Phil Everly of the pioneering country-pop harmonizing duo the Everly Brothers died on Friday at age 74. His AP obituary is here.
The brothers were a profoundly infuential pop music force. Bob Dylan once said they "started it all," and they were enormously popular in the UK, shaping the sound of bands like The Beatles and The Hollies. And that's to say nothing of their great heads of hair. (Phil was the fair haired one.)
Phil and Don, who's 77, also fit firmly in the tradition of battling rock and roll brothers: In 1973, they broke up during a show at Knott's Berry Farm in southern California, with Phil throwing down his guitar and storming off stage. Last year, Billie Joe Armstrong of Green Day and Norah Jones recorded a heartfelt tribute album called Foreverly, a song by song recreation of the 1958 Everlys album Songs Our Daddy Taught Us.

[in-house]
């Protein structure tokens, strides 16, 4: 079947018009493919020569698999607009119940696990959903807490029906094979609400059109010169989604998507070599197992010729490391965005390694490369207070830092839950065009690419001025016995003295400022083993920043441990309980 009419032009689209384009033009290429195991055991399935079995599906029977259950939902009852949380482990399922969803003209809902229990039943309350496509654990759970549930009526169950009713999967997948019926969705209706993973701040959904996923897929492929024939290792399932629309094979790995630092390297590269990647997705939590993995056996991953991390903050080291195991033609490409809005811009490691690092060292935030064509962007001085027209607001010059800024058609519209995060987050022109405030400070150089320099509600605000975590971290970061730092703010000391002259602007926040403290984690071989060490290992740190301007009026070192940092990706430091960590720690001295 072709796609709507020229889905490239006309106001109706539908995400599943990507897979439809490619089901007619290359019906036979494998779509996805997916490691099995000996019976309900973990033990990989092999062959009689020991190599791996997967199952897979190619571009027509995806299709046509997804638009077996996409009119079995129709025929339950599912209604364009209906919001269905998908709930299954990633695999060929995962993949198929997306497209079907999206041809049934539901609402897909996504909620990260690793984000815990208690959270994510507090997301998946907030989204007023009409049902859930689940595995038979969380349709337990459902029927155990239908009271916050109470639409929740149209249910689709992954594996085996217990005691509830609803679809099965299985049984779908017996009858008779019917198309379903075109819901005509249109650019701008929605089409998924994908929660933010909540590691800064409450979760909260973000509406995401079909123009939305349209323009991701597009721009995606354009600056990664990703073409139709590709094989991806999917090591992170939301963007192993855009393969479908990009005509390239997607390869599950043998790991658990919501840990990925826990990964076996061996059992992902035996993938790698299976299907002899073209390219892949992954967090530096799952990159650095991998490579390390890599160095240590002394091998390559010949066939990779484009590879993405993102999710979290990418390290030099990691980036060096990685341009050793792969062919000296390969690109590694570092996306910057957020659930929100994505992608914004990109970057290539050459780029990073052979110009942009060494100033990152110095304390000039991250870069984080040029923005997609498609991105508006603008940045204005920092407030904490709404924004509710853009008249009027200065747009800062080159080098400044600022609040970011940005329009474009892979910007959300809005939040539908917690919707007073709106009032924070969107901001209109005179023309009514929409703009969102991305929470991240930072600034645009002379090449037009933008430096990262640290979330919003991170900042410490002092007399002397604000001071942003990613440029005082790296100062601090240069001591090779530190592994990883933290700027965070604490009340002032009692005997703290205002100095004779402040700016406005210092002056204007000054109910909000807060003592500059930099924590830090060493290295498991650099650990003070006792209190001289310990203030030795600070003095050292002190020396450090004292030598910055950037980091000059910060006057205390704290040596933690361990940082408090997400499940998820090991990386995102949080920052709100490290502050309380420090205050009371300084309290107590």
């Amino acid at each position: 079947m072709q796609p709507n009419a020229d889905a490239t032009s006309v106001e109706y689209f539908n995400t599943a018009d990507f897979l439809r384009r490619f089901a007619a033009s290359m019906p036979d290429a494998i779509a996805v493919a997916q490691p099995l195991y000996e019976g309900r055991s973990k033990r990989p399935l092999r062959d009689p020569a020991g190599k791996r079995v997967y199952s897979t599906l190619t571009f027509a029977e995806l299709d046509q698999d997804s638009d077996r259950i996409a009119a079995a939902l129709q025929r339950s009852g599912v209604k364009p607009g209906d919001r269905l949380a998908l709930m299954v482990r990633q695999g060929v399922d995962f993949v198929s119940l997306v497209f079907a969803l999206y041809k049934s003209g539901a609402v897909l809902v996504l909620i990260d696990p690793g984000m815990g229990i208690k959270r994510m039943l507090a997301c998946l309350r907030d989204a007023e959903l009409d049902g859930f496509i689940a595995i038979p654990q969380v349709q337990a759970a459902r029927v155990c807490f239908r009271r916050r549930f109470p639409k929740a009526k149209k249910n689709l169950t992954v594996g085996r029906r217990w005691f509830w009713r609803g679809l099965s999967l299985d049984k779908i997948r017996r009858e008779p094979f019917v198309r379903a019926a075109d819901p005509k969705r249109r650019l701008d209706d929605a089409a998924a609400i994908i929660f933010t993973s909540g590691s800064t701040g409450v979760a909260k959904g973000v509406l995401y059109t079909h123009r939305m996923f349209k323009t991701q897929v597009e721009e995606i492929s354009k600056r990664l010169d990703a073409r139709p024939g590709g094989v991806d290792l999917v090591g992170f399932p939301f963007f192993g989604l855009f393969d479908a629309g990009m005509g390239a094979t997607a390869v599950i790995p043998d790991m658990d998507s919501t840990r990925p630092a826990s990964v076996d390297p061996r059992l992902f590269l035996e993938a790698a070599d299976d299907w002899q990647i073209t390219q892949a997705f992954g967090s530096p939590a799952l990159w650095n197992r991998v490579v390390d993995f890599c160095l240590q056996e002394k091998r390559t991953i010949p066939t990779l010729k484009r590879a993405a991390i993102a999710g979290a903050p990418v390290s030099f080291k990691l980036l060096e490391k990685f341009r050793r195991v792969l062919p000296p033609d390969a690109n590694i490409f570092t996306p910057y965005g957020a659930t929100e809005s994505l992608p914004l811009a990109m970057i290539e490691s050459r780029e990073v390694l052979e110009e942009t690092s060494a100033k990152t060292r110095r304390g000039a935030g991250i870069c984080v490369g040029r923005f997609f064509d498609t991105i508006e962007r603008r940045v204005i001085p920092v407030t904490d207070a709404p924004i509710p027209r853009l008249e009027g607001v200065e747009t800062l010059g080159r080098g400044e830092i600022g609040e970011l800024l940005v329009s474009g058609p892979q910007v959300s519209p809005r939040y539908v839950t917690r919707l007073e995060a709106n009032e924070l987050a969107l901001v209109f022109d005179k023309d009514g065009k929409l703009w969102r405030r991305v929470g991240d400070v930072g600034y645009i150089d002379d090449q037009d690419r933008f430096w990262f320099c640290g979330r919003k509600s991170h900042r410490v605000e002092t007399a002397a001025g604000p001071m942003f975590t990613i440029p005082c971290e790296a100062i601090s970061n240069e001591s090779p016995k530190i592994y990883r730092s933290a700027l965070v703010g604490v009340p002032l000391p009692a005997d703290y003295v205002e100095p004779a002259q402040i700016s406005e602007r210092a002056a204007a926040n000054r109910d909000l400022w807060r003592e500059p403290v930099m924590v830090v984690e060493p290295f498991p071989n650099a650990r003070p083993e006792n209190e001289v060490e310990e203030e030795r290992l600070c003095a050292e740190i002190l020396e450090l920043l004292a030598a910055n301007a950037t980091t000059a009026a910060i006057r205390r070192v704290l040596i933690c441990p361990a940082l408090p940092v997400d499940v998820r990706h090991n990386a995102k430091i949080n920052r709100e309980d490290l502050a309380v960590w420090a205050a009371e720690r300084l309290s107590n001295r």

Don Everly said this Saturday in a statement: "I loved my brother very much. I always thought I'd be the one to go first. I was listening to one of my favorite songs that Phil wrote and had an extreme emotional moment just before I got the news of his passing. I took that as a special spiritual message from Phil saying good-bye. Our love was and will always be deeper than any earthly differences we might have had. The world might be mourning an Everly Brother, but I'm mourning my brother Phil Everly. My wife Adela and I are touched by all the tributes we're seeing for Phil and we thank you for allowing us to grieve in private at this incredibly difficult time."